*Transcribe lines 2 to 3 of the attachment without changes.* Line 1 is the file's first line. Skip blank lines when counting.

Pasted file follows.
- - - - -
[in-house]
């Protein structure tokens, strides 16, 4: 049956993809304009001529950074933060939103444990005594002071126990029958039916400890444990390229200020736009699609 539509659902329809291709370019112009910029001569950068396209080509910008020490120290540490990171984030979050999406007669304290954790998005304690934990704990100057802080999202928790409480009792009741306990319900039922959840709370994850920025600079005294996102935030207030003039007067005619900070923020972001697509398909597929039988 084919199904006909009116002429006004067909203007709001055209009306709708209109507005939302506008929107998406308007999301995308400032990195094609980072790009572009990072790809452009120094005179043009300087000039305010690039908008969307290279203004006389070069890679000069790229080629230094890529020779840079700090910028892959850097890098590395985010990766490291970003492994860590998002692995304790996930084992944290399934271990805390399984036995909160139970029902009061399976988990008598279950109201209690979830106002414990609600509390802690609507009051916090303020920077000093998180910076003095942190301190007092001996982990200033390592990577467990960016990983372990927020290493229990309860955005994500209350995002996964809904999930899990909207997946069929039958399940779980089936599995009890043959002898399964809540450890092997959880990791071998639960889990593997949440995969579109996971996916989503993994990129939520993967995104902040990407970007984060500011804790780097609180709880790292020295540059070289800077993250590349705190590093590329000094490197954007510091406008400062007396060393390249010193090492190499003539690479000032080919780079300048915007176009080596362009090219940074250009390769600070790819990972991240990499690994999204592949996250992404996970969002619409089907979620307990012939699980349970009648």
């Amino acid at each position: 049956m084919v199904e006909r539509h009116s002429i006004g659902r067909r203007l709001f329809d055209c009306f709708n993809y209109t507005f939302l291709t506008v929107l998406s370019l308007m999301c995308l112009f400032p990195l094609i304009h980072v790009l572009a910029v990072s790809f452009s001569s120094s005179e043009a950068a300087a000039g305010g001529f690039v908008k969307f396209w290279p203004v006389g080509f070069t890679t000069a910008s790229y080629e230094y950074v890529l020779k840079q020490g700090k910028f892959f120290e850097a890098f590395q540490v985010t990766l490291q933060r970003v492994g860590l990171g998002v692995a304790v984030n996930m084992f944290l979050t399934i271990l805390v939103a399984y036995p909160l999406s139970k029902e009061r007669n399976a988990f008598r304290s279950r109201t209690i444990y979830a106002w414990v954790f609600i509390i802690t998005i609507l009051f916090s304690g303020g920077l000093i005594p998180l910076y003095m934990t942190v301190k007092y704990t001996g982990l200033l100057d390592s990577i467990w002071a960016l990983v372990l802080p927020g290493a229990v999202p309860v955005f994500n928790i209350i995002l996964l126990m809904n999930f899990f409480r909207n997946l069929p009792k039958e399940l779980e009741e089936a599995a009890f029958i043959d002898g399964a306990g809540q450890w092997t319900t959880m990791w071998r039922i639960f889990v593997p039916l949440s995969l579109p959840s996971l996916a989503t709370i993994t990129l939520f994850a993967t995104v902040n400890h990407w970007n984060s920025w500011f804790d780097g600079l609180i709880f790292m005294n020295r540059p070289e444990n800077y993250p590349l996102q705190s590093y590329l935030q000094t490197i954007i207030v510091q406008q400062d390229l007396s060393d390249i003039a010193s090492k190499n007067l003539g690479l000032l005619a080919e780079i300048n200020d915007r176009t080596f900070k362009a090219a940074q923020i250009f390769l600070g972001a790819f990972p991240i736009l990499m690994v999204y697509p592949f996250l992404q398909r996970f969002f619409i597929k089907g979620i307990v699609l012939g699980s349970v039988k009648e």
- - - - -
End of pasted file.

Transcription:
């Protein structure tokens, strides 16, 4: 049956993809304009001529950074933060939103444990005594002071126990029958039916400890444990390229200020736009699609 539509659902329809291709370019112009910029001569950068396209080509910008020490120290540490990171984030979050999406007669304290954790998005304690934990704990100057802080999202928790409480009792009741306990319900039922959840709370994850920025600079005294996102935030207030003039007067005619900070923020972001697509398909597929039988 084919199904006909009116002429006004067909203007709001055209009306709708209109507005939302506008929107998406308007999301995308400032990195094609980072790009572009990072790809452009120094005179043009300087000039305010690039908008969307290279203004006389070069890679000069790229080629230094890529020779840079700090910028892959850097890098590395985010990766490291970003492994860590998002692995304790996930084992944290399934271990805390399984036995909160139970029902009061399976988990008598279950109201209690979830106002414990609600509390802690609507009051916090303020920077000093998180910076003095942190301190007092001996982990200033390592990577467990960016990983372990927020290493229990309860955005994500209350995002996964809904999930899990909207997946069929039958399940779980089936599995009890043959002898399964809540450890092997959880990791071998639960889990593997949440995969579109996971996916989503993994990129939520993967995104902040990407970007984060500011804790780097609180709880790292020295540059070289800077993250590349705190590093590329000094490197954007510091406008400062007396060393390249010193090492190499003539690479000032080919780079300048915007176009080596362009090219940074250009390769600070790819990972991240990499690994999204592949996250992404996970969002619409089907979620307990012939699980349970009648």
């Amino acid at each position: 049956m084919v199904e006909r539509h009116s002429i006004g659902r067909r203007l709001f329809d055209c009306f709708n993809y209109t507005f939302l291709t506008v929107l998406s370019l308007m999301c995308l112009f400032p990195l094609i304009h980072v790009l572009a910029v990072s790809f452009s001569s120094s005179e043009a950068a300087a000039g305010g001529f690039v908008k969307f396209w290279p203004v006389g080509f070069t890679t000069a910008s790229y080629e230094y950074v890529l020779k840079q020490g700090k910028f892959f120290e850097a890098f590395q540490v985010t990766l490291q933060r970003v492994g860590l990171g998002v692995a304790v984030n996930m084992f944290l979050t399934i271990l805390v939103a399984y036995p909160l999406s139970k029902e009061r007669n399976a988990f008598r304290s279950r109201t209690i444990y979830a106002w414990v954790f609600i509390i802690t998005i609507l009051f916090s304690g303020g920077l000093i005594p998180l910076y003095m934990t942190v301190k007092y704990t001996g982990l200033l100057d390592s990577i467990w002071a960016l990983v372990l802080p927020g290493a229990v999202p309860v955005f994500n928790i209350i995002l996964l126990m809904n999930f899990f409480r909207n997946l069929p009792k039958e399940l779980e009741e089936a599995a009890f029958i043959d002898g399964a306990g809540q450890w092997t319900t959880m990791w071998r039922i639960f889990v593997p039916l949440s995969l579109p959840s996971l996916a989503t709370i993994t990129l939520f994850a993967t995104v902040n400890h990407w970007n984060s920025w500011f804790d780097g600079l609180i709880f790292m005294n020295r540059p070289e444990n800077y993250p590349l996102q705190s590093y590329l935030q000094t490197i954007i207030v510091q406008q400062d390229l007396s060393d390249i003039a010193s090492k190499n007067l003539g690479l000032l005619a080919e780079i300048n200020d915007r176009t080596f900070k362009a090219a940074q923020i250009f390769l600070g972001a790819f990972p991240i736009l990499m690994v999204y697509p592949f996250l992404q398909r996970f969002f619409i597929k089907g979620i307990v699609l012939g699980s349970v039988k009648e």